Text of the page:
New York gives $5 million to community colleges for job training in the cannabis industry


Community colleges in New York should receive millions of dollars in funding “to support the creation or enhancement of short-term degree programs or course offerings that provide pathways to employment in the cannabis industry,” the state announced on Monday.

Four schools that are part of the State University of New York (SUNY) and City University of New York (CUNY) systems will receive a total of $5 million that the state says will support “programs that will create or enhance non-degree programs and degree-eligible courses and programs, stackable degrees and/or micro-certificates that quickly respond to the skills needs of local employers in the cannabis sector, an industry multi-billion dollar project with tens of thousands of jobs.

“New York’s new cannabis industry is creating exciting opportunities, and we’ll ensure that New Yorkers who want to pursue careers in this growing industry have the quality training they need to succeed,” the company said. New York Governor Kathy Hochul, a Democrat, in a press release. out Monday. “Diversity and inclusion are what make New York’s workforce a competitive and powerful asset, and we will continue to take concrete steps to ensure everyone has the opportunity to participate in the cannabis industry. .”

The funding is part of the Empire State’s ongoing preparation for its new regulated cannabis industry which is expected to launch sometime this year.

Last year, New York legalized recreational pot use for adults, giving people 21 and older the green light to smoke in public and carry up to three ounces of weed.

Under Hochul, who took office last August following the resignation of Governor Andrew Cuomo, the state’s cannabis market has gradually taken shape.

New York’s first recreational cannabis crop is nearing harvest, with the state’s established hemp growers receiving the first slate of cultivation licenses.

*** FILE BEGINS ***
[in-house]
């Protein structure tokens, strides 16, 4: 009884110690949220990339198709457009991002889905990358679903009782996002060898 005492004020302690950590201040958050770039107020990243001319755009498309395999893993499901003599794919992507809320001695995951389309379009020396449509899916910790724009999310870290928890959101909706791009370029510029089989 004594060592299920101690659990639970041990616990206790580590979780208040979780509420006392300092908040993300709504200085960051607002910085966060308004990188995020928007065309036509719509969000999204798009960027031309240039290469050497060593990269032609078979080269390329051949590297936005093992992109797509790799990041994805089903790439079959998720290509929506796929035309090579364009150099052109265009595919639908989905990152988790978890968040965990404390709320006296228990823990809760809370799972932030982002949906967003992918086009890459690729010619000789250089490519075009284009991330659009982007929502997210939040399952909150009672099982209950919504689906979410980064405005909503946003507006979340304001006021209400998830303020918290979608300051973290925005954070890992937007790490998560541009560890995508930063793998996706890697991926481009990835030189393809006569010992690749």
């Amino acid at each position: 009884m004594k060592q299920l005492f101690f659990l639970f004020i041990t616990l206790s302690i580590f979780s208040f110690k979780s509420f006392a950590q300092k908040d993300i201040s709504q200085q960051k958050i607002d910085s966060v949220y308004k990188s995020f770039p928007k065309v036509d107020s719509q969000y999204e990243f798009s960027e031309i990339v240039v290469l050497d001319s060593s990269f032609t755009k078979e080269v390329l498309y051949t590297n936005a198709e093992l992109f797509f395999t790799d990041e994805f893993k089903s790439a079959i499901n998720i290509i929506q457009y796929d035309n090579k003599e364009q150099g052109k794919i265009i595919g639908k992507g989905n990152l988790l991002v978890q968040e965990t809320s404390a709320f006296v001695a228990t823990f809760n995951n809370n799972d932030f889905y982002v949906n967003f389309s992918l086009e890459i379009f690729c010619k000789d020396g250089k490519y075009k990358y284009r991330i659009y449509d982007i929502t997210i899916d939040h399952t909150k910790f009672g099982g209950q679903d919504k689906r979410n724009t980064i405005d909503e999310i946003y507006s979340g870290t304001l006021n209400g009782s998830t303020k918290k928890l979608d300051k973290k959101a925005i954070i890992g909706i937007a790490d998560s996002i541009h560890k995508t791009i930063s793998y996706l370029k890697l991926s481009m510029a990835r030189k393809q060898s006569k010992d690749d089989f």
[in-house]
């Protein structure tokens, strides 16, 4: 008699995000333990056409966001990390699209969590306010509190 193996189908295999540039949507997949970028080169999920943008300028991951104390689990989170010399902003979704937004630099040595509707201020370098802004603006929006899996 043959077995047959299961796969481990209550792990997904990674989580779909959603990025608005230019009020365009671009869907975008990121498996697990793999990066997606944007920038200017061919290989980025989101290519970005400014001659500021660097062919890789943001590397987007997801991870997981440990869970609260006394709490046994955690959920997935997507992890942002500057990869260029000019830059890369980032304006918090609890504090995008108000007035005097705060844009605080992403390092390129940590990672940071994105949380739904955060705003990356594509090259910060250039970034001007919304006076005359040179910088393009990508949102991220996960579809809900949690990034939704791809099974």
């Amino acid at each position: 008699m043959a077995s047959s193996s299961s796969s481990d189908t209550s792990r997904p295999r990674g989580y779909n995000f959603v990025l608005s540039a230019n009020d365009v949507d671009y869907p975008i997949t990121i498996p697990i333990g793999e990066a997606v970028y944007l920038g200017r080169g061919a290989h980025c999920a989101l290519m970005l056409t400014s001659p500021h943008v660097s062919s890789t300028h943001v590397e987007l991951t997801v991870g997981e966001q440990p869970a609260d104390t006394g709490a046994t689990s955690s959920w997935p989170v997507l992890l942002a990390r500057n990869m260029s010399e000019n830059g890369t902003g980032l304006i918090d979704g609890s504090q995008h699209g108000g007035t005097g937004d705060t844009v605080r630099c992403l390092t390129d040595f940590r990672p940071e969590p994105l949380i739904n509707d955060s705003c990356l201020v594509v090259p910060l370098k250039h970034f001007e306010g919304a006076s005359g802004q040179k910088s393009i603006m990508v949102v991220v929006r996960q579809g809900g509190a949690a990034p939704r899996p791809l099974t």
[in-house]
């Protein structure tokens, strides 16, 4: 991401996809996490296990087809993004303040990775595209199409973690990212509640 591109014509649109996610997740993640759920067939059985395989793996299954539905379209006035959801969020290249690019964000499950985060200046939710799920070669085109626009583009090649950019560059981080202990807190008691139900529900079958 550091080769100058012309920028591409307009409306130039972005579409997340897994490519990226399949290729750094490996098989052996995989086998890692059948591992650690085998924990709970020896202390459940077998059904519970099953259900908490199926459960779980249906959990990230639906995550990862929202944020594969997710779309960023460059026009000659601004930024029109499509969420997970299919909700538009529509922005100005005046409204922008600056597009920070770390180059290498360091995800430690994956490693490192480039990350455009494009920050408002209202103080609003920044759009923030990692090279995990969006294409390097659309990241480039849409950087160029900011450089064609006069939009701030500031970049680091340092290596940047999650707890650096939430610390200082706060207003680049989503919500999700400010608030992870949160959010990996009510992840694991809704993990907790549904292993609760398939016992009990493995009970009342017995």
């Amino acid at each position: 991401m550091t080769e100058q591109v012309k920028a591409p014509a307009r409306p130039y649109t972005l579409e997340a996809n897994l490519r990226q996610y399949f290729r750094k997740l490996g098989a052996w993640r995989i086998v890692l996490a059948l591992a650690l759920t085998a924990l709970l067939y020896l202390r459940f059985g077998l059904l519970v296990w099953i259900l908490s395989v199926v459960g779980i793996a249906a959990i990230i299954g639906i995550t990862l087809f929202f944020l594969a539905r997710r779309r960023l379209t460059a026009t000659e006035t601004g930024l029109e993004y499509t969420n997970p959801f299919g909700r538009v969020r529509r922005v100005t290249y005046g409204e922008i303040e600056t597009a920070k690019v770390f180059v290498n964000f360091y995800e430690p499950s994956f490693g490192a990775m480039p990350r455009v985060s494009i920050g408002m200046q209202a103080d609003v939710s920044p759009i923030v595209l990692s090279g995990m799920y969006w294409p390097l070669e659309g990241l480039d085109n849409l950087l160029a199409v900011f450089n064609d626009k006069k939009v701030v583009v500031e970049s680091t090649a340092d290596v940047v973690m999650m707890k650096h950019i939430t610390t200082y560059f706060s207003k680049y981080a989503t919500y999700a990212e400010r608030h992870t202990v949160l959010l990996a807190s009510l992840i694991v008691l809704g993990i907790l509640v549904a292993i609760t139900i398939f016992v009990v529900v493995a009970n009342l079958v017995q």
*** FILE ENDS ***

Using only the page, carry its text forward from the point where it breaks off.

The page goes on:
As in other states that have ended pot prohibition, New York has made a concerted effort to provide redress to those harmed by the War on Drugs.

Earlier this year, the state said the first round of dispensary licenses would go to people previously convicted of cannabis-related offenses, or family members of people with such convictions.

In Monday’s announcement, the state said the “cannabis certification program aligns with Governor Hochul’s ongoing commitment to providing new job opportunities for New Yorkers, especially those in communities historically underserved, while providing local employers with highly skilled, locally sourced talent”. bowl.”

Three SUNY campuses have been selected to receive $1 million each: Schenectady County Community College, which “will serve as the main campus with partners Adirondack Community College, Columbia-Greene Community College, and Fulton-Montgomery Community College,” and “is estimated to include more than 300 participants”; Niagara County Community College, which “will serve as the main campus with partners Erie Community College, Genesee Community College and Jamestown Community College, and “will include over 4,000 attendees”; and Orange County Community College, which “will serve as the main campus with partners Dutchess Community College, Rockland Community College, Sullivan County Community College, Ulster County Community College and Westchester Community College, and is expected to “include more than 200 attendees.”

A CUNY campus, the Borough of Manhattan Community College, will receive $2 million and “will serve as the main campus with partner Lehman College” and is expected to include more than 360 attendees.

These selected schools “must also partner with local cannabis industry employers and receive their input into curriculum development,” the state said in the press release, which also noted that “the Department New York State Labor and the Office of Cannabis Management support efforts to expand learning opportunities by helping connect businesses and job seekers to these essential training programs.

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